A report on the government's Saudi sheep deal by the Auditor-General has found no evidence of corruption, but has heavily criticised government processes.
The controversial deal saw the government give more than $11 million in cash, livestock and agricultural equipment to a Saudi livestock importer.
The government was attempting to appease businessman Hamood Al-Khalaf, who held a grudge and who was blocking a free trade deal with the Gulf States, because New Zealand had banned live sheep exports due to animal welfare concerns.
One part of the elaborate deal saw the government fly 900 pregnant sheep from New Zealand to the Saudi desert, where many of their lambs immediately died.
The report - released by Auditor-General Lyn Provost this afternoon - found there was no evidence that any corruption had taken place.
"The payments did not amount to bribery or facilitation payments. Instead, they were made as part of a legally valid contract for services. Public money was spent within the necessary financial approvals."
However, Ms Provost said she found "significant shortcomings" in the paper put to Cabinet in support of the deal.
"The contract's benefits to New Zealand were unclear in the Cabinet paper, the business case, and its subsequent implementation.
"It is not clear on what basis the amounts paid to the Saudi Arabian investor's company under the contract were arrived at."
Ms Provost said settlement of a grievance was provided under the guise of a contract for services.
"The Saudi Arabia Food Security Partnership was the result of a need to resolve a diplomatic issue and, in the view of ministers, to settle a Saudi Arabian investor's grievance.
"The situation was complicated by views about live sheep exports. The contract does not outline those different policy objectives or the complexities. Importantly, the contract does not specifically reflect the settlement component relating to the grievance.
"This lack of transparency, both at the time of the decision and subsequently, has led to the concerns from the New Zealand public about the nature of the payments made.
"To date, explanations from ministers or officials have not resolved those public concerns. Without transparency, people will speculate."
She said the report was an opportunity for the complete story to be told.
Read the Auditor-General's full report here:
More than 10,000 people signed a petition asking the Auditor-General to investigate after details of the deal became known - and Labour and the Greens also called for an inquiry.
Ms Provost has been investigating since August last year.
Foreign Minister Murray McCully welcomed the release of the report.
"The government was faced with a situation that carried diplomatic, economic and legal risk. It required a creative solution that demonstrated good faith and a willingness to move forward to the Saudi party.
"We are confident that the Food Security Partnership is meeting its objectives and has removed a major obstacle holding New Zealand back in the Gulf, as well as opening up opportunities for New Zealand companies in the region."
Mr McCully said the government had taken note of Ms Provost's concerns about transparency.
"This was a complex issue which had developed over years, and I acknowledge that greater clarity around the rationale for the partnership could have been provided."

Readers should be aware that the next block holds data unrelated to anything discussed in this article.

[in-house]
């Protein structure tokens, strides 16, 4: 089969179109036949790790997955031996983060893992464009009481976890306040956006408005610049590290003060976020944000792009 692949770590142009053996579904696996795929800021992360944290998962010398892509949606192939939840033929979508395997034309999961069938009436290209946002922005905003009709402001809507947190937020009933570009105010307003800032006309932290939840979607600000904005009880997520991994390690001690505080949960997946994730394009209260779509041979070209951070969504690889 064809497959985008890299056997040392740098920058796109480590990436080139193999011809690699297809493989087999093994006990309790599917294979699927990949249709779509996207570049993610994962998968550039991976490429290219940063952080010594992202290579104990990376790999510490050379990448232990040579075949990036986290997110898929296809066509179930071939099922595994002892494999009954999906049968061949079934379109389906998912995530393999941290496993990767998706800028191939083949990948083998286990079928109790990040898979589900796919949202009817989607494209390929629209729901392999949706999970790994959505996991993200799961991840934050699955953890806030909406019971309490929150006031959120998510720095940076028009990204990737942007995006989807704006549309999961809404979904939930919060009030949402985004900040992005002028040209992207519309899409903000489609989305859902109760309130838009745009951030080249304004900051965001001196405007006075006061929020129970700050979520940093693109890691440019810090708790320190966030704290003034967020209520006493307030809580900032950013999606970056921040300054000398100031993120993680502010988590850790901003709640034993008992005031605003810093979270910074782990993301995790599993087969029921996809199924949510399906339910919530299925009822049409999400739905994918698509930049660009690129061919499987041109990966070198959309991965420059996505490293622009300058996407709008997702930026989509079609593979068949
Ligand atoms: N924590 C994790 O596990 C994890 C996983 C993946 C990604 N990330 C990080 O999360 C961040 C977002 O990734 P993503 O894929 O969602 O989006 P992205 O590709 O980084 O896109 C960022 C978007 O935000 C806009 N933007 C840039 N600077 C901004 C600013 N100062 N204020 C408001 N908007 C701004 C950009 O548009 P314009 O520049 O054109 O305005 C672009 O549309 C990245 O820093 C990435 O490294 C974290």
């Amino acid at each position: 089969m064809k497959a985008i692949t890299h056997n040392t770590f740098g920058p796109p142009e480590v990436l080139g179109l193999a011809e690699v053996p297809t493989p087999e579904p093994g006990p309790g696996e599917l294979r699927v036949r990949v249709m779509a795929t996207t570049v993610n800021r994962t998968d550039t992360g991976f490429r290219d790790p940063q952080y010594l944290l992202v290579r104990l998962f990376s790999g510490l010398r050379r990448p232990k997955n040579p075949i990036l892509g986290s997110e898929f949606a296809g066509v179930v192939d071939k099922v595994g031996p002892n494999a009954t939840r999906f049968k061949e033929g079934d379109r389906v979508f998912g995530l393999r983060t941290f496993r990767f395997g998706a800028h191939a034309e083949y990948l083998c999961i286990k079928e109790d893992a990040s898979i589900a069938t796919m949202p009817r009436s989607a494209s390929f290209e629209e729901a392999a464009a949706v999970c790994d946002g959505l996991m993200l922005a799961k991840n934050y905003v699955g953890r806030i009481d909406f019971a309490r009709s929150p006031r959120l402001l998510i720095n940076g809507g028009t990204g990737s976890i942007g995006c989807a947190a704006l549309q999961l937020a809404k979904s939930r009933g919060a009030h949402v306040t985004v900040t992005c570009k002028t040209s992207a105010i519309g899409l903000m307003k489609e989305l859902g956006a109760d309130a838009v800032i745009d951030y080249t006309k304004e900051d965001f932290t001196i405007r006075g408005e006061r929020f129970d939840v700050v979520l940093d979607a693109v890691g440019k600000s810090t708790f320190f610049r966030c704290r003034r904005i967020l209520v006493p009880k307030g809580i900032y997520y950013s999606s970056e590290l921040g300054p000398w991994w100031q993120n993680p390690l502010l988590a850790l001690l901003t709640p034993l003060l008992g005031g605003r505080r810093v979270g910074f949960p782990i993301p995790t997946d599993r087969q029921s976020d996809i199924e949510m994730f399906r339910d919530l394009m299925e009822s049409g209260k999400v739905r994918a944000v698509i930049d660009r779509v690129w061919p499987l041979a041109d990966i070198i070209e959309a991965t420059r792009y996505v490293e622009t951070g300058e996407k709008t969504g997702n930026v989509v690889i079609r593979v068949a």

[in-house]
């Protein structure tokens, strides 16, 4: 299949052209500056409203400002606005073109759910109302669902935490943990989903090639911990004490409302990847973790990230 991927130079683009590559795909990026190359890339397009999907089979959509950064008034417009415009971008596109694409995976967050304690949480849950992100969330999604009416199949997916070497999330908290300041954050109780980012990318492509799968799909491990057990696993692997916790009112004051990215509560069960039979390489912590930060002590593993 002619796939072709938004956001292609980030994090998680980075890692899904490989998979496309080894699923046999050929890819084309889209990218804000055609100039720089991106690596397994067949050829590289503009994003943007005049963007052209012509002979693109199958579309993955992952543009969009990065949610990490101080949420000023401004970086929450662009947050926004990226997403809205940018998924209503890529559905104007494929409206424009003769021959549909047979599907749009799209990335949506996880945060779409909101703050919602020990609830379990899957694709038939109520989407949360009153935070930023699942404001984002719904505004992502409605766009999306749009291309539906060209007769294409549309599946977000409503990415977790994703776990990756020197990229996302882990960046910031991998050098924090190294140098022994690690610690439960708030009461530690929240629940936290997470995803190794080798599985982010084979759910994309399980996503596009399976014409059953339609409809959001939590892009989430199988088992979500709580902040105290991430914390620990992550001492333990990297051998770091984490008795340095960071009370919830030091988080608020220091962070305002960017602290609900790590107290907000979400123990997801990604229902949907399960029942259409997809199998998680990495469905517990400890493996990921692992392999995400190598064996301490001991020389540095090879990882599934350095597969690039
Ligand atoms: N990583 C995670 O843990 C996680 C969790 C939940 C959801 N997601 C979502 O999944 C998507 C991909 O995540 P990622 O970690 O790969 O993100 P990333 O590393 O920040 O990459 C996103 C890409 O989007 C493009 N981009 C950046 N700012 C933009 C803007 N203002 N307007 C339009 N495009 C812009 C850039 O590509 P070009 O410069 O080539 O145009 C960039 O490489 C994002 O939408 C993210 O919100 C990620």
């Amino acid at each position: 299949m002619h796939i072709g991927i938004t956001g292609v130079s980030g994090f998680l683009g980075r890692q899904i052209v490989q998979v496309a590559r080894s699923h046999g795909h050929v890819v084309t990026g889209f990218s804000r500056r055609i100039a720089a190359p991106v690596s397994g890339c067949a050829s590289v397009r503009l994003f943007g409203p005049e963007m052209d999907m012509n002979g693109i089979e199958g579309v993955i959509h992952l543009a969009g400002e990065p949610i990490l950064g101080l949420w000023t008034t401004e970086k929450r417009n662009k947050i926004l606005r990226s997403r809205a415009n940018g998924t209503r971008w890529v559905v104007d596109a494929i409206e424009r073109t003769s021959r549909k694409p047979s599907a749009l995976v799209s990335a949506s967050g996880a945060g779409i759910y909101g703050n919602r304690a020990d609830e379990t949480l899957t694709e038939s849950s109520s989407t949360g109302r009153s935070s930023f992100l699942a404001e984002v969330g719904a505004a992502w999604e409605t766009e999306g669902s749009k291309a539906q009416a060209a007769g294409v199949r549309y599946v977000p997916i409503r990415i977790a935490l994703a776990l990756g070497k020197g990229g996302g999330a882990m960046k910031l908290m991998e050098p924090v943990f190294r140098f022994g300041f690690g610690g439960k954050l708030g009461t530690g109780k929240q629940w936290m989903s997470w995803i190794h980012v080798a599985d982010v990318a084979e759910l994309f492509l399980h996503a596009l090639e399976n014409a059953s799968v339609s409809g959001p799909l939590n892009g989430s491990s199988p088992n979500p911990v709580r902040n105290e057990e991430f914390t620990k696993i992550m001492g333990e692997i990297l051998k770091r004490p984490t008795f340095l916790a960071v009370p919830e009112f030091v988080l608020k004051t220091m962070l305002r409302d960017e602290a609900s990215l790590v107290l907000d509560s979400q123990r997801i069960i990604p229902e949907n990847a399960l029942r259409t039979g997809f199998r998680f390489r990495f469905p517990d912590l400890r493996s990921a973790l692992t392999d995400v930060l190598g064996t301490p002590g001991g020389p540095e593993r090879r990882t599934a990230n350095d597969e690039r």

Mr McCully said he was confident the deal removed a major obstacle holding back progress on a free trade deal.
"She's made the comment that the use of a contract for services was a problematic way of approaching this, and I acknowledge that. But actually there weren't any non-problematic options available to us."
Prime Minister John Key said he had full confidence in Mr McCully, but Labour MP David Parker said Mr McCully struck a tawdry, shabby deal.
"The fact that he can claim exoneration, because he isn't guilty of the crime of corruption, is no defence. Is the bar so low in New Zealand that, for a minister to be kicked out, he has to be in the dock for a crime? I mean, this is amoral."
1990s: Sheikh Hamood Al-Ali Al-Khalaf, through the Al Khalaf Group, exports live sheep from New Zealand to Saudi Arabia and invests in New Zealand farming.
2003: New Zealand government stops live exports after significant numbers of sheep die on the Cormo Express from Australia to Saudi Arabia.
2004-2007: New Zealand and and Saudi officials discuss a potential Memorandum of Understanding to regulate animal welfare protocols. NZ officials suggest live sheep exports will resume. Sheikh Hamood keeps investing in NZ.
2007: The Customs Export Prohibition Order bans the export of livestock for slaughter, unless the Ministry of Agriculture and Forestry Director-General grants an exemption.
2007-2009: New Zealand and the Gulf Cooperation Council negotiate a free trade agreement.
2009: Then-Minister of Agriculture David Carter says publicly that sheep-for-slaughter exports are unlikely to resume. Diplomatic relations between New Zealand and Saudi Arabia deteriorate.
2010-12: Sheikh Hamood makes public statements about his grievance with New Zealand.
2012: Foreign Affairs Minister Murray McCully and Sheikh Hamood formalise a "spirit of partnership" between the ministry and the Al Khalaf Group.
2013: The government makes the "sheep deal" with Saudi Arabia. It agrees to make a $4m payment to Sheikh Hamood's Arabian company and to provide $6m of services from local companies.
2014: Saudi Arabia and New Zealand sign a protocol on exporting live sheep for breeding, not slaughter. Cabinet approves a further $1.5m payment to airfreight 900 pregnant ewes to Saudi Arabia. A significant number of the lambs die after birth.
- Source: Officer of the Auditor-General / RNZ